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Promise and Need for More Progress in Treatment of Squamous Cell NSCLC


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A greater understanding of the mutational landscape in non–small cell lung cancer (NSCLC) has identified key oncogenes, such as EGFR, ALK, ROS, RET, and BRAF, among others. These discoveries, coupled with the availability of specific targeted small-molecule inhibitors, have transformed the management of patients with nonsquamous NSCLC with actionable driver mutations. In turn, this has led to molecular profiling of patients’ tumors as standard of care to guide personalized medicine approaches.

Squamous cell lung cancer is a unique subset of NSCLC with an aggressive phenotype. Unlike adenocarcinoma, where genomic profiling is part of standard of care, there are limited data on the activity and efficacy of targeted agents for this subset of patients.1 At the same time, therapeutic progress in squamous cell lung cancer has been relatively slow, with stagnation of survival numbers, in the 9- to 11-month range, and no substantial improvement until recently. In addition, squamous cell histology also offers distinct therapeutic challenges by virtue of presentation in older patients, its pattern of metastasis, and association with comorbidities that can compromise treatment delivery and exacerbate toxicity.

Charu Aggarwal, MD, MPH

Charu Aggarwal, MD, MPH

A New Era of Antineoplastic Therapy

The use of immune checkpoint blockade of CTLA-4, PD-1, and PD-L1 has ushered in a new era of antineoplastic therapy and has transformed the landscape of management of patients with advanced NSCLC. The initial breakthrough came with the KEYNOTE-024 phase III trial for patients with untreated stage IV NSCLC with a PD-L1 level greater than 50%. Pembrolizumab was associated with a clear and strong signal of activity vs standard-of-care chemotherapy, including a response rate of about 45%, improvement in progression-free survival, and a clear survival benefit with a hazard ratio of 0.6.2 Based on this trial, pembrolizumab is currently the standard of care for patients with advanced metastatic chemotherapy-naive NSCLC, with a PD-L1 tumor proportion score greater than 50%. Atezolizumab and cemiplimab are also now approved in this setting, for patients with high PD-L1 expression.3,4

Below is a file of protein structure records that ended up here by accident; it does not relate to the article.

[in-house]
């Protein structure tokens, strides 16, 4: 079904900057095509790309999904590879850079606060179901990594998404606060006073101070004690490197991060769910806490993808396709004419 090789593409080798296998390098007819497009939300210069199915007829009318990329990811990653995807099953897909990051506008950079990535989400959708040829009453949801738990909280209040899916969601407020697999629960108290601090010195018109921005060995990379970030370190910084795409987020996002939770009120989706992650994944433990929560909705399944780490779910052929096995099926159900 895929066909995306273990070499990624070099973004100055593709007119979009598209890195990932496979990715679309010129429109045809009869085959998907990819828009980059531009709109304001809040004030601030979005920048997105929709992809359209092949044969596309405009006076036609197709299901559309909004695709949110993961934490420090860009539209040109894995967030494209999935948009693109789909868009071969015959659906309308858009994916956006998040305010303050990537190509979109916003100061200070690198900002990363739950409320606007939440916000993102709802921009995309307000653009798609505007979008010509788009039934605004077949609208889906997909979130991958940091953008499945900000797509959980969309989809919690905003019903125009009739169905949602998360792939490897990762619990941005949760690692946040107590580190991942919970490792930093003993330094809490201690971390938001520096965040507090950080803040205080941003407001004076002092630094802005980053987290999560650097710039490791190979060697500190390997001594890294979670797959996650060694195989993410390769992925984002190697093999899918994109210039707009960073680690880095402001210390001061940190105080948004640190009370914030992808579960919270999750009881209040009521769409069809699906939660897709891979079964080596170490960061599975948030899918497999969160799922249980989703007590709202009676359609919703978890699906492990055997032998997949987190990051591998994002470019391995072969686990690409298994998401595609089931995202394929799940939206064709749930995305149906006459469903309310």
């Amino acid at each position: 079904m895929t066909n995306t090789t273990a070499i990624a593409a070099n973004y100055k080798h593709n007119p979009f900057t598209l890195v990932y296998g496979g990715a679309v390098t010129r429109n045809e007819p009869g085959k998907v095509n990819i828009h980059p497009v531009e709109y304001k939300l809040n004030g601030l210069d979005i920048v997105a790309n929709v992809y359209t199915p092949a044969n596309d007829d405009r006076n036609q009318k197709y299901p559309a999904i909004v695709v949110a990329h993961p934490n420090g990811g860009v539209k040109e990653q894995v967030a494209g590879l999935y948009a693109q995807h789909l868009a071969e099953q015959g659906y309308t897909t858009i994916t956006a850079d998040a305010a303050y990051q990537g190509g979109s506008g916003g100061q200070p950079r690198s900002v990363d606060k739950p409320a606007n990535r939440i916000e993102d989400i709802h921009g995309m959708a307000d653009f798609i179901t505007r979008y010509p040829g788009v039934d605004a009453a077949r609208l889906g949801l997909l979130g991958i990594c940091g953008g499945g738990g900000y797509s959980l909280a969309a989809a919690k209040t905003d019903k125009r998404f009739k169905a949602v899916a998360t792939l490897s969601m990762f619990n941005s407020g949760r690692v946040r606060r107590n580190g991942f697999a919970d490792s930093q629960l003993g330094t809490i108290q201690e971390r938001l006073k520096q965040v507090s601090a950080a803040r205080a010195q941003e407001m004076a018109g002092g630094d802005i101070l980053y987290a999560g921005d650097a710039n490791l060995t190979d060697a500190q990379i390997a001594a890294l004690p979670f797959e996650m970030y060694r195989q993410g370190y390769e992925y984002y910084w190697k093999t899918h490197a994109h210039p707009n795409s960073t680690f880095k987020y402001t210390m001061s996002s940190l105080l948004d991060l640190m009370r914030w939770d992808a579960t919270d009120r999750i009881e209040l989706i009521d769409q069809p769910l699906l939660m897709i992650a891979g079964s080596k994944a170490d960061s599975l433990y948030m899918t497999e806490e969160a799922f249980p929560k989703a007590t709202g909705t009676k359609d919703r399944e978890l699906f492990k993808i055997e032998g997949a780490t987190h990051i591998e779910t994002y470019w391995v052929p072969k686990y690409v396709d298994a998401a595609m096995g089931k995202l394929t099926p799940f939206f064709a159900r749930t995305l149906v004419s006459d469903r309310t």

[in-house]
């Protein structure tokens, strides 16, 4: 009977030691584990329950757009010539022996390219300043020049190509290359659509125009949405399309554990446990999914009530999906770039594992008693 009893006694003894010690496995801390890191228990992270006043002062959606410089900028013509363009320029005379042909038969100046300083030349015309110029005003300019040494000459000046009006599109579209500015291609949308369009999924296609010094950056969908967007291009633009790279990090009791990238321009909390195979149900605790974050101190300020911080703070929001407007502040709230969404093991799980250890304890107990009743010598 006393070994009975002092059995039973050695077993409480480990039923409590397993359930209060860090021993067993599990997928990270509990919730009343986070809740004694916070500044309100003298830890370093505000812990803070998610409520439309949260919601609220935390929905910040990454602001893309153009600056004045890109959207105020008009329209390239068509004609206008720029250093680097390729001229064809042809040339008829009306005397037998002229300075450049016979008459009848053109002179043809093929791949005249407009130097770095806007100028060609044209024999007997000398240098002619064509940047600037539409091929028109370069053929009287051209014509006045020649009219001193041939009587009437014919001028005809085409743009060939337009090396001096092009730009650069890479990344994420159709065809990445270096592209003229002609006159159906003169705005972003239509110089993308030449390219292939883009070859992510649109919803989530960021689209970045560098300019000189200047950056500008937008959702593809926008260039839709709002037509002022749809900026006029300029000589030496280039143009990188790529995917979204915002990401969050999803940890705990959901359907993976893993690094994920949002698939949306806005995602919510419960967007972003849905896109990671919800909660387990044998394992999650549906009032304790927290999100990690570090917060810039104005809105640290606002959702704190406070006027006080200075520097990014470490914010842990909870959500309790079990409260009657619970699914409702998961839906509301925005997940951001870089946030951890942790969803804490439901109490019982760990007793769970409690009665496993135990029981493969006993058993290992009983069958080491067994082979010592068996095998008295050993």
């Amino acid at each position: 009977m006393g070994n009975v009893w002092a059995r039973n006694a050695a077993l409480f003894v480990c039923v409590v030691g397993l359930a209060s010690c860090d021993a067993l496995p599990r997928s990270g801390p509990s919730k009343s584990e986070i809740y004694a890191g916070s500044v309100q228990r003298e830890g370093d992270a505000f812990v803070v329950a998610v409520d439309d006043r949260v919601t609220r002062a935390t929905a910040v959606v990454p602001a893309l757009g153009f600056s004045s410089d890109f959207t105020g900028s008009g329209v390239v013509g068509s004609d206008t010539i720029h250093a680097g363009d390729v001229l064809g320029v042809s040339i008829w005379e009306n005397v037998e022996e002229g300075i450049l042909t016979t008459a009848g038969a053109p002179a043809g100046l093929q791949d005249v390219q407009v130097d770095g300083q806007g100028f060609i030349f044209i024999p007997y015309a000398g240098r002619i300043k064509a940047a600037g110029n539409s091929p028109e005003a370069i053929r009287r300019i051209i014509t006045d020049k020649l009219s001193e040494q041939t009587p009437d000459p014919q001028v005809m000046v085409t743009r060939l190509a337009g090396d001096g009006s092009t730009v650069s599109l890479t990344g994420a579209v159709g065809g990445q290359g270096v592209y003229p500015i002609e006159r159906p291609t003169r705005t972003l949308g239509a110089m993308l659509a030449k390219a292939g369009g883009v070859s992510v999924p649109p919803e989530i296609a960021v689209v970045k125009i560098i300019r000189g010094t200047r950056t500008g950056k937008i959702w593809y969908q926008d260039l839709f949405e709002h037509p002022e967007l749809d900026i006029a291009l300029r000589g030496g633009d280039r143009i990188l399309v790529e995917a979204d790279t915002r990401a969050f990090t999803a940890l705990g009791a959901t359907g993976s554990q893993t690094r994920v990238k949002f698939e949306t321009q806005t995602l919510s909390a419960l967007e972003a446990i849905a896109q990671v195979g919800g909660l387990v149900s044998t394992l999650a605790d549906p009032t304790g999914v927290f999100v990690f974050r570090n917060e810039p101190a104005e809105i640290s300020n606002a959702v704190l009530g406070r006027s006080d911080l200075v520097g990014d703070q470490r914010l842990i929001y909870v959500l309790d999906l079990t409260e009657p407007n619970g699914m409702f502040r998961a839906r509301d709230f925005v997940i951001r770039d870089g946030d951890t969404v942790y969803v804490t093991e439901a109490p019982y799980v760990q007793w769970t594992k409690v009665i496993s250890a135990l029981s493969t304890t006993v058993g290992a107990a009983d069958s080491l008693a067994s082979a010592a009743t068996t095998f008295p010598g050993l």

And, we now have data demonstrating the superiority of combination chemotherapy and immunotherapy for patients with squamous NSCLC. The phase III KEYNOTE-407 trial of combination platinum/taxane with or without pembrolizumab in patients with untreated metastatic squamous NSCLC showed an improved overall response rate with combination chemoimmunotherapy (58.4% vs 35.0% P = .0004) and an improvement in overall survival.5 Combination immunotherapy with nivolumab and ipilimumab, either alone or in combination with chemotherapy as a quadruplet regimen, has also been approved in the setting of newly diagnosed treatment-naive metastatic NSCLC.6,7 Although single-agent immunotherapy is the current standard of care for squamous NSCLC with a PD-L1 tumor proportion score greater than 50%, chemoimmunotherapy has now been established as the standard of care in patients with a PD-L1 tumor proportion score less than 50%.

Adding a PARP Inhibitor to the Mix

Even though we have witnessed significant improvements in outcomes, many patients do not respond to immunotherapy. PD-L1 tumor proportion score is currently used to select patients for immune therapy; however, it is an imperfect biomarker, as it does not accurately predict which patients are destined to respond. There is an urgent need for personalized medicine approaches to identify and validate biomarkers that will help us identify novel therapies and select appropriate patients for therapy.